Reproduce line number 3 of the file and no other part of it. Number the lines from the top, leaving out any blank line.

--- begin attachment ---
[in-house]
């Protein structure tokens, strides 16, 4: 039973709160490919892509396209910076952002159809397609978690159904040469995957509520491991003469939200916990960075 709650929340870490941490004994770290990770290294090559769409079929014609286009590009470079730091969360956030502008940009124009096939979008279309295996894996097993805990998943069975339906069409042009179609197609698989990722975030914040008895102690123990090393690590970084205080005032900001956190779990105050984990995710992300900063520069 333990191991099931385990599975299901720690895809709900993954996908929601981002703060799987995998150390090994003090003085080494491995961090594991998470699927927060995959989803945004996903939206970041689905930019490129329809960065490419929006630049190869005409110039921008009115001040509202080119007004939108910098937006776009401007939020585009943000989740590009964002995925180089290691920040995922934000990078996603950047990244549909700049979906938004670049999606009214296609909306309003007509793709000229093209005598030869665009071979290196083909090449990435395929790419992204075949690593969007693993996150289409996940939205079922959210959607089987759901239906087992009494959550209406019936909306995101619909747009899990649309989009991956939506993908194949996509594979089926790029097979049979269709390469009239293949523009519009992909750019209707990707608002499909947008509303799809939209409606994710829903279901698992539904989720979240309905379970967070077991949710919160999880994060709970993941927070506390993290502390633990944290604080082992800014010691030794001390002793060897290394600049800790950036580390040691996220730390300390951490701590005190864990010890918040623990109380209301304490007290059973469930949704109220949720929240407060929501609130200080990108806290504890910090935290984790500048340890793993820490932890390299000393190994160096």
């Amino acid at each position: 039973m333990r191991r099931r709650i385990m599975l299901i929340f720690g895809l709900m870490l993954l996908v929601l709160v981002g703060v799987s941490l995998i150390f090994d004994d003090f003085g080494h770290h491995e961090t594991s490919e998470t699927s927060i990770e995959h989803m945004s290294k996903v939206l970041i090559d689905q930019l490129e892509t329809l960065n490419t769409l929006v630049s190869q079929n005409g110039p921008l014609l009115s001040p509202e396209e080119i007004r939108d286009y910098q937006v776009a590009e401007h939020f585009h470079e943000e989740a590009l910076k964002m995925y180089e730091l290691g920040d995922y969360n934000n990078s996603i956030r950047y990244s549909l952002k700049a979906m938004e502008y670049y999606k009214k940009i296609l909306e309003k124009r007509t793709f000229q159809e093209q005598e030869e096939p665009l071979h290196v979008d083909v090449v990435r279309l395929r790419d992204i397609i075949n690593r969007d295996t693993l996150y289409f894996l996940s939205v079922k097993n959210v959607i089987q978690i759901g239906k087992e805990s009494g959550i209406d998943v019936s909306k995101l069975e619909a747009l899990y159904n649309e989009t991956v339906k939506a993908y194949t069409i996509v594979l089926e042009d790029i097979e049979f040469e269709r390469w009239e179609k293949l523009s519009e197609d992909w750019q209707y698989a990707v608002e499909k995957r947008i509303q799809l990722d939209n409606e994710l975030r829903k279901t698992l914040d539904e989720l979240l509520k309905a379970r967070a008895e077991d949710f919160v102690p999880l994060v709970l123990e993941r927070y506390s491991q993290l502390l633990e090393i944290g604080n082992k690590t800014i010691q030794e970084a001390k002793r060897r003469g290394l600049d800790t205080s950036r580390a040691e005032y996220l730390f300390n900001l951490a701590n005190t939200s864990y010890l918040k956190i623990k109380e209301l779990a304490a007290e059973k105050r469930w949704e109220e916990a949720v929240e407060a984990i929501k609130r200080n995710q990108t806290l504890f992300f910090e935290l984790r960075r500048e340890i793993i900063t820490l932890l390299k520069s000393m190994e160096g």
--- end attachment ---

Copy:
């Amino acid at each position: 039973m333990r191991r099931r709650i385990m599975l299901i929340f720690g895809l709900m870490l993954l996908v929601l709160v981002g703060v799987s941490l995998i150390f090994d004994d003090f003085g080494h770290h491995e961090t594991s490919e998470t699927s927060i990770e995959h989803m945004s290294k996903v939206l970041i090559d689905q930019l490129e892509t329809l960065n490419t769409l929006v630049s190869q079929n005409g110039p921008l014609l009115s001040p509202e396209e080119i007004r939108d286009y910098q937006v776009a590009e401007h939020f585009h470079e943000e989740a590009l910076k964002m995925y180089e730091l290691g920040d995922y969360n934000n990078s996603i956030r950047y990244s549909l952002k700049a979906m938004e502008y670049y999606k009214k940009i296609l909306e309003k124009r007509t793709f000229q159809e093209q005598e030869e096939p665009l071979h290196v979008d083909v090449v990435r279309l395929r790419d992204i397609i075949n690593r969007d295996t693993l996150y289409f894996l996940s939205v079922k097993n959210v959607i089987q978690i759901g239906k087992e805990s009494g959550i209406d998943v019936s909306k995101l069975e619909a747009l899990y159904n649309e989009t991956v339906k939506a993908y194949t069409i996509v594979l089926e042009d790029i097979e049979f040469e269709r390469w009239e179609k293949l523009s519009e197609d992909w750019q209707y698989a990707v608002e499909k995957r947008i509303q799809l990722d939209n409606e994710l975030r829903k279901t698992l914040d539904e989720l979240l509520k309905a379970r967070a008895e077991d949710f919160v102690p999880l994060v709970l123990e993941r927070y506390s491991q993290l502390l633990e090393i944290g604080n082992k690590t800014i010691q030794e970084a001390k002793r060897r003469g290394l600049d800790t205080s950036r580390a040691e005032y996220l730390f300390n900001l951490a701590n005190t939200s864990y010890l918040k956190i623990k109380e209301l779990a304490a007290e059973k105050r469930w949704e109220e916990a949720v929240e407060a984990i929501k609130r200080n995710q990108t806290l504890f992300f910090e935290l984790r960075r500048e340890i793993i900063t820490l932890l390299k520069s000393m190994e160096g």